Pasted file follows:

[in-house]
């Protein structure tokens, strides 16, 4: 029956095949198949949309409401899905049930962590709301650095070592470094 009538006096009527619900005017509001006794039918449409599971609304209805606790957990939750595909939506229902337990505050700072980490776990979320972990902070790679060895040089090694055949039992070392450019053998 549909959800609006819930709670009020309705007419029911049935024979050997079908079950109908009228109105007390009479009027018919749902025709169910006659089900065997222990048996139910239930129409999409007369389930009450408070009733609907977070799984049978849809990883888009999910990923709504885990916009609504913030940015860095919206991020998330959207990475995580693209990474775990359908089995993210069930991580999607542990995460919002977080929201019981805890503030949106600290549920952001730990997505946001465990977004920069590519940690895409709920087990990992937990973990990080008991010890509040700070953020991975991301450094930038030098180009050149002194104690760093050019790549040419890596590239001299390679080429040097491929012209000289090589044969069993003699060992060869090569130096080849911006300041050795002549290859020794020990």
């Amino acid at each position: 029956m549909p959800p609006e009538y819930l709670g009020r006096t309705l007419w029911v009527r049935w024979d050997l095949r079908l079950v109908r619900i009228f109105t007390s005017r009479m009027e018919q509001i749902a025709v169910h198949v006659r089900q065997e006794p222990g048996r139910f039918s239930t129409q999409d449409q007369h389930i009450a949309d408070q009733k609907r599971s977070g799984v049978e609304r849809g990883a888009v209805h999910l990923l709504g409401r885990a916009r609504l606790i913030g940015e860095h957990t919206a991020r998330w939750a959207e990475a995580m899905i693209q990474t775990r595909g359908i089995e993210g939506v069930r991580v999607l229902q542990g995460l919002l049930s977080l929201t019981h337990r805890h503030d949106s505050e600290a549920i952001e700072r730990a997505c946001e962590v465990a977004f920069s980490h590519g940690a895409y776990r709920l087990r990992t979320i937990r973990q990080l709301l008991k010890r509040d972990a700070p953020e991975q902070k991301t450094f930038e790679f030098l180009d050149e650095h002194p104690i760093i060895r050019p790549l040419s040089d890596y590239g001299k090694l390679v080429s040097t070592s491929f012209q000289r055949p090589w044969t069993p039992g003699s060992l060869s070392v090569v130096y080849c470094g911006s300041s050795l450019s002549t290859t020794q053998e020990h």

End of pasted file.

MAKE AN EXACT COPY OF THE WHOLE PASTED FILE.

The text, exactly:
[in-house]
């Protein structure tokens, strides 16, 4: 029956095949198949949309409401899905049930962590709301650095070592470094 009538006096009527619900005017509001006794039918449409599971609304209805606790957990939750595909939506229902337990505050700072980490776990979320972990902070790679060895040089090694055949039992070392450019053998 549909959800609006819930709670009020309705007419029911049935024979050997079908079950109908009228109105007390009479009027018919749902025709169910006659089900065997222990048996139910239930129409999409007369389930009450408070009733609907977070799984049978849809990883888009999910990923709504885990916009609504913030940015860095919206991020998330959207990475995580693209990474775990359908089995993210069930991580999607542990995460919002977080929201019981805890503030949106600290549920952001730990997505946001465990977004920069590519940690895409709920087990990992937990973990990080008991010890509040700070953020991975991301450094930038030098180009050149002194104690760093050019790549040419890596590239001299390679080429040097491929012209000289090589044969069993003699060992060869090569130096080849911006300041050795002549290859020794020990």
């Amino acid at each position: 029956m549909p959800p609006e009538y819930l709670g009020r006096t309705l007419w029911v009527r049935w024979d050997l095949r079908l079950v109908r619900i009228f109105t007390s005017r009479m009027e018919q509001i749902a025709v169910h198949v006659r089900q065997e006794p222990g048996r139910f039918s239930t129409q999409d449409q007369h389930i009450a949309d408070q009733k609907r599971s977070g799984v049978e609304r849809g990883a888009v209805h999910l990923l709504g409401r885990a916009r609504l606790i913030g940015e860095h957990t919206a991020r998330w939750a959207e990475a995580m899905i693209q990474t775990r595909g359908i089995e993210g939506v069930r991580v999607l229902q542990g995460l919002l049930s977080l929201t019981h337990r805890h503030d949106s505050e600290a549920i952001e700072r730990a997505c946001e962590v465990a977004f920069s980490h590519g940690a895409y776990r709920l087990r990992t979320i937990r973990q990080l709301l008991k010890r509040d972990a700070p953020e991975q902070k991301t450094f930038e790679f030098l180009d050149e650095h002194p104690i760093i060895r050019p790549l040419s040089d890596y590239g001299k090694l390679v080429s040097t070592s491929f012209q000289r055949p090589w044969t069993p039992g003699s060992l060869s070392v090569v130096y080849c470094g911006s300041s050795l450019s002549t290859t020794q053998e020990h």